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Top 3 Millennial Money Woes

Millinneal Finances insightsDo you ever feel like people are constantly saying what you should be doing, without actually telling you how to do it? Same. I bet your clients feel the same way. That’s why I love our Feed the Pig campaign – it’s more like a best friend giving a subtle nudge in the right direction, instead of the typical guilt trip.

To get a better idea of exactly how millennials feel about their finances, we hit the streets to ask the hard-hitting questions that most prefer not to discuss. In doing this, our hope is to help others feel more comfortable discussing their own finances, and provide resources to reach their financial goals.

Here are a few millennial money woes we’ve come across while filming, along with strategies you can share with your clients to help guide them back to the path toward financial success.

 
  • Saving for Retirement. For most young adults, retirement seems far away, but, as you probably know, the more you save NOW, the more you’ll have in the bank LATER. We asked people at what age they think they should start saving for retirement, and the answers varied – most saying sometime in their 20’s. Most encouragingly, almost everyone agreed that you need to start as soon as you can.

 

However, saving for retirement is easier said than done. To really get someone motivated, it’s often easier to help them visualize what their future looks like, whether through a retirement savings calculator, or a fun game like Yesterday’s Tomorrow.

  • Investing. For our next question, we asked people to show us the face they make when they think of the stock market…and let’s just say, it wasn’t pretty.

 

Many millennials think investing is a far-off fantasy reserved for the rich. But, there are a variety of ways to invest that people don’t often think of (an employer-sponsored retirement plan is one of them), and it’s a surprisingly attainable goal.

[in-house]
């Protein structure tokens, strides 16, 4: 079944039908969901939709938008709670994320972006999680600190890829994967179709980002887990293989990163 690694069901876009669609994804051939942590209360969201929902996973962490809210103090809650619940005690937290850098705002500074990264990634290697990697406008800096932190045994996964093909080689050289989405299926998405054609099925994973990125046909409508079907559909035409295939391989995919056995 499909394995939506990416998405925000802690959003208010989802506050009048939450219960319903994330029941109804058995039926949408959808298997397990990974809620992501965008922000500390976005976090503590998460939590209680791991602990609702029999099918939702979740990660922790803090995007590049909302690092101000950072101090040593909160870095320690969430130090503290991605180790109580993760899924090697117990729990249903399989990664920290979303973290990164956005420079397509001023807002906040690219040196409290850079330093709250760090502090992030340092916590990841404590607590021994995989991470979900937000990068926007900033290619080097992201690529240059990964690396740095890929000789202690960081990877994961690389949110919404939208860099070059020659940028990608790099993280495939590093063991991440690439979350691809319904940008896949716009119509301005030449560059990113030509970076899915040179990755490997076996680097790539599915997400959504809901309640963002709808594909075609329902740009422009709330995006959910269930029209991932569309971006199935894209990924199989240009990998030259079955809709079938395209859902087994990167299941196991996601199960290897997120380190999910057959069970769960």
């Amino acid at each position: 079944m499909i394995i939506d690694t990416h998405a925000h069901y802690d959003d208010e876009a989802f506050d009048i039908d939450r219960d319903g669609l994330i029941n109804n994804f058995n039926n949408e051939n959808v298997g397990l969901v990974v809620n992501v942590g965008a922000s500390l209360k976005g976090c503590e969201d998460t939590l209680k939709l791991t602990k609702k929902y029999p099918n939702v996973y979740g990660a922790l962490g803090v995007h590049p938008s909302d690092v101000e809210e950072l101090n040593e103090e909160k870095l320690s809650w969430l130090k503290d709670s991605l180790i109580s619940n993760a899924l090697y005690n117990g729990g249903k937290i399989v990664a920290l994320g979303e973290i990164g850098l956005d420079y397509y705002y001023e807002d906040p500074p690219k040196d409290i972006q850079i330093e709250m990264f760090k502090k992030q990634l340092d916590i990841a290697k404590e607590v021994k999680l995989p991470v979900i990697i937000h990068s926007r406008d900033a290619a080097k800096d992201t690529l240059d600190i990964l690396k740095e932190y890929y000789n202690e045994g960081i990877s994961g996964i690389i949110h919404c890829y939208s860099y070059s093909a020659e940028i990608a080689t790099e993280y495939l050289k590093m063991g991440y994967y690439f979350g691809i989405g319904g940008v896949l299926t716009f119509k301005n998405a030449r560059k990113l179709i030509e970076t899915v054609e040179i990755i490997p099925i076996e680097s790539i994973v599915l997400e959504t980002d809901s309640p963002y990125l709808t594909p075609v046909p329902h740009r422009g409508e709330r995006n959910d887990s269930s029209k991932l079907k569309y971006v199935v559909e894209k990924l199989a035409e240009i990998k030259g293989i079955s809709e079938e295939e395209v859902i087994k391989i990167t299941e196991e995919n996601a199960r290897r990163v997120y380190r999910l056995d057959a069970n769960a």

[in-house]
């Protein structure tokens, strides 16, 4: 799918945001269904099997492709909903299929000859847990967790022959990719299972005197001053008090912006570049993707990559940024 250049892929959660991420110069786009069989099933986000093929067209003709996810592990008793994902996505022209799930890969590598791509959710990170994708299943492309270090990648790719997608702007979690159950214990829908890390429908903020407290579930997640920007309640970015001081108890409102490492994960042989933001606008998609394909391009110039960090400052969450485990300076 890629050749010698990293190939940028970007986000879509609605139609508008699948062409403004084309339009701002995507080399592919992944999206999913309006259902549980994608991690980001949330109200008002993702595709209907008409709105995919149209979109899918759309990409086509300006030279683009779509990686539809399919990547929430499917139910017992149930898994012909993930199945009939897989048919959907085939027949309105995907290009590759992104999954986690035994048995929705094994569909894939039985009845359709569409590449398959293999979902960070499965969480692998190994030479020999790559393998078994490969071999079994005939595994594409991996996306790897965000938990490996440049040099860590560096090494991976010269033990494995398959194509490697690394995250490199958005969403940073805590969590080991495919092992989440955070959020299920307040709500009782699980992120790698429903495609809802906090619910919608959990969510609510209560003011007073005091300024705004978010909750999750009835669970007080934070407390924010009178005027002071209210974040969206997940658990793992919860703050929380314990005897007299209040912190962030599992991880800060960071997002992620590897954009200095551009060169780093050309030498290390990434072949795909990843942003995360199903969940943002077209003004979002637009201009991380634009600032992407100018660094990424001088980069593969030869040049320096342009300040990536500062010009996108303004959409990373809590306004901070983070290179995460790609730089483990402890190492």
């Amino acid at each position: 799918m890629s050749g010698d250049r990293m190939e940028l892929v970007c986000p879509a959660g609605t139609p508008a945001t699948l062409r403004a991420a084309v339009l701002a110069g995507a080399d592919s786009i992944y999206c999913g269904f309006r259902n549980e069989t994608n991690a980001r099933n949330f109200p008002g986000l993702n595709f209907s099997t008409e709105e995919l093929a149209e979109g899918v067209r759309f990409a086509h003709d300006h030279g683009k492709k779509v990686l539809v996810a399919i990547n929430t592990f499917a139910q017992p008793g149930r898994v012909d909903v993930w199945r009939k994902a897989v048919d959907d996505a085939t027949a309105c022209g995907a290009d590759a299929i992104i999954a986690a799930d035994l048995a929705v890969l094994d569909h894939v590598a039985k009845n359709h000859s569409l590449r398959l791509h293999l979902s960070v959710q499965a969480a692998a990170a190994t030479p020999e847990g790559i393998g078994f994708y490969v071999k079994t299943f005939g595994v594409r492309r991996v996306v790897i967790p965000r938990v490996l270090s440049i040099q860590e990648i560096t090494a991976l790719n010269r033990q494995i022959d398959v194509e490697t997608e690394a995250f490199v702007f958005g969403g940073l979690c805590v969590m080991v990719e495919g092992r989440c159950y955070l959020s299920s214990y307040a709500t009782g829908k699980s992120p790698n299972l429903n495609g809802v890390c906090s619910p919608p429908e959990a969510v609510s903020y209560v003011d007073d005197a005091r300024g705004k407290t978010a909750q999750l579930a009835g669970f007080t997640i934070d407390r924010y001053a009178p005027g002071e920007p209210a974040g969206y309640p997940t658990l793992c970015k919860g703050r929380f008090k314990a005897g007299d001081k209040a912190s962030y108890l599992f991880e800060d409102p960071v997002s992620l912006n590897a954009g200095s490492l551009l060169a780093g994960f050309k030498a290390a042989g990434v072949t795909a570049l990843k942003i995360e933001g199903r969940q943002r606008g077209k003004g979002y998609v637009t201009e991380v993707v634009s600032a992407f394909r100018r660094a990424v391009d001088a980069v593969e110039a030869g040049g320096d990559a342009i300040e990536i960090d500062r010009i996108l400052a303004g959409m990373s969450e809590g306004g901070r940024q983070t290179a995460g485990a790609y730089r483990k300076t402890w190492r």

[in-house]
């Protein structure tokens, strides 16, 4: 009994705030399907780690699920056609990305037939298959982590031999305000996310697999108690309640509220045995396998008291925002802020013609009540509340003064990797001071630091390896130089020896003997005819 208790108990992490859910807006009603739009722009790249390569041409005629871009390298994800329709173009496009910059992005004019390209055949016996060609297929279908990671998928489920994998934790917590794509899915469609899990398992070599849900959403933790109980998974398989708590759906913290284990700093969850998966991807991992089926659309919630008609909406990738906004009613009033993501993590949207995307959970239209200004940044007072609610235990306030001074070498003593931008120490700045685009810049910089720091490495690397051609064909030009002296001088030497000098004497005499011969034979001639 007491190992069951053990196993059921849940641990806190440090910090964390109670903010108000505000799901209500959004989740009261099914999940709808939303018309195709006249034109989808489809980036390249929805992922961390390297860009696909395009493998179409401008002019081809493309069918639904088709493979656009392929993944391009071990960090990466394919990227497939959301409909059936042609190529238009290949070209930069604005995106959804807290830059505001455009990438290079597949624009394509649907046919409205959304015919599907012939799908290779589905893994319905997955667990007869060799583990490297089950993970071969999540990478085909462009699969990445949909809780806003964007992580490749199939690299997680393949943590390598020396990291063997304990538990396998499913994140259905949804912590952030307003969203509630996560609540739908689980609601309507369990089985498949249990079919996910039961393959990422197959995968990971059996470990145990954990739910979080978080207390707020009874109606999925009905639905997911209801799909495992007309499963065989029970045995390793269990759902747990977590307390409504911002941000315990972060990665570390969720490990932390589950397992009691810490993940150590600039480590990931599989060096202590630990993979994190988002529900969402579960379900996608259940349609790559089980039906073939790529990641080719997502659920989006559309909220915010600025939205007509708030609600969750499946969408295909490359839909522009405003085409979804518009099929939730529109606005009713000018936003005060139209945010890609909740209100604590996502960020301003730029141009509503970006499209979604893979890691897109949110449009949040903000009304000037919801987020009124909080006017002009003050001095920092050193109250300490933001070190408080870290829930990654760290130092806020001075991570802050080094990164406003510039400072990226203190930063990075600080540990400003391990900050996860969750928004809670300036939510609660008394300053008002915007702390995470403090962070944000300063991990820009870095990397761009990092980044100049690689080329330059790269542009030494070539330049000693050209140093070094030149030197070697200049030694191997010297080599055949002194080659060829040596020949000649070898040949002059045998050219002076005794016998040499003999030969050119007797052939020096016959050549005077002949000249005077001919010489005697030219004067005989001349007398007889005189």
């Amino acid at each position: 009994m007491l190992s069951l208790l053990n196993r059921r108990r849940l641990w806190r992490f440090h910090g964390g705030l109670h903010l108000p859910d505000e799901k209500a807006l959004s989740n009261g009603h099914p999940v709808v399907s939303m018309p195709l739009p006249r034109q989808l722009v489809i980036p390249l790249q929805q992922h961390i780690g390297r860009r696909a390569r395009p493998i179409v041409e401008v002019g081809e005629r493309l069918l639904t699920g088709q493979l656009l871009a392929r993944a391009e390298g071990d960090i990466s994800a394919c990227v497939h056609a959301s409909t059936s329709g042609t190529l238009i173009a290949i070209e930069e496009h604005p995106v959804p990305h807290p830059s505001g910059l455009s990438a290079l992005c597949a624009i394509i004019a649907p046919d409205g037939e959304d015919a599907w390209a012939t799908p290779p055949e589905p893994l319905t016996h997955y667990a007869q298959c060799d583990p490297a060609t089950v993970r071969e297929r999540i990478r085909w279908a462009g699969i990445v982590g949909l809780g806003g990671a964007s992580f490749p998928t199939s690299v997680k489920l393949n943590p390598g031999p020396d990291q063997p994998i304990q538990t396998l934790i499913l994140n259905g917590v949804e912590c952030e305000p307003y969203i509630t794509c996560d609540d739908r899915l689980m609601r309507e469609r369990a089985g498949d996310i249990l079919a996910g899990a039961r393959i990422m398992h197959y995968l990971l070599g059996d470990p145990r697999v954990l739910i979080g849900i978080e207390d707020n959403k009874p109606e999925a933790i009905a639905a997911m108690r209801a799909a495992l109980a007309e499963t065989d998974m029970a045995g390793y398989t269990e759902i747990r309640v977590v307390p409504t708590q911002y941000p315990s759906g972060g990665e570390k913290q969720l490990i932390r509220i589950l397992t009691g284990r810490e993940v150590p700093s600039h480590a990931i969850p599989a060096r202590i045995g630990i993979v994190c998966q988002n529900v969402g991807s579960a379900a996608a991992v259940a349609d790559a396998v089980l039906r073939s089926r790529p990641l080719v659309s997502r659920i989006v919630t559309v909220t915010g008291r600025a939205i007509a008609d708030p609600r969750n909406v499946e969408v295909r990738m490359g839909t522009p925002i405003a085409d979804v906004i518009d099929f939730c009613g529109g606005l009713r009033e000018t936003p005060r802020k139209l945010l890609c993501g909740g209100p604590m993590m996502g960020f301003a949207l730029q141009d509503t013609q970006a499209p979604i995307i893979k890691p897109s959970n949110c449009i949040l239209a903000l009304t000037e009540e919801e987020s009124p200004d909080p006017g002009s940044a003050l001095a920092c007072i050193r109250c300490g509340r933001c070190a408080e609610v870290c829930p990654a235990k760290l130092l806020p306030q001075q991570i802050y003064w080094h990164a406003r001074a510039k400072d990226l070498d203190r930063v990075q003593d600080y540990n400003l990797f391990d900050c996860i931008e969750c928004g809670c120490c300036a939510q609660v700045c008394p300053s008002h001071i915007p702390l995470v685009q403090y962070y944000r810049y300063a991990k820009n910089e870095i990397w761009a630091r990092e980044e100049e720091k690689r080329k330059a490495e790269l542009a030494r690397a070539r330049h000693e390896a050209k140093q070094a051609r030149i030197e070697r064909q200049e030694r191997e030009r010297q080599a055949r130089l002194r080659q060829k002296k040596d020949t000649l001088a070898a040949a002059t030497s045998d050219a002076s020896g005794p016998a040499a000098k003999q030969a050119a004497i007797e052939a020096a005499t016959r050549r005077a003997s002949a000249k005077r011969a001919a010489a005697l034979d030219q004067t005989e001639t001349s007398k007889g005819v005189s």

• Budgeting. One of the most basic steps in personal finance management is setting limits. We asked people if they set a weekend spending limit, and the overall response was mixed. And we get it – having more money in the bank is great – but that doesn’t make it any easier to turn down fun plans when an opportunity presents itself.

 

This is where visualization can come into play again. Ask your client what their life goals are and what they look like. For instance, maybe they want to buy a house: Where is it? What does it look like? What kind of lifestyle do they have with that house? The more they can picture what they want and really understand what it will take to attain it, the more motivated they’ll be to stick to their financial plan.

What other tips do you have for connecting with young adults about money? How was your money management in your early twenties? Let us know in the comments!

For more “man on the street” interviews and information about managing personal finances, check out feedthepig.org and follow Benjamin.Bankes on Instagram!

Samantha Delgado, Manager – Communications, PR & Corporate Responsibility, Association of International Certified Professional Accountants

Millennial Finances courtesy of Shutterstock

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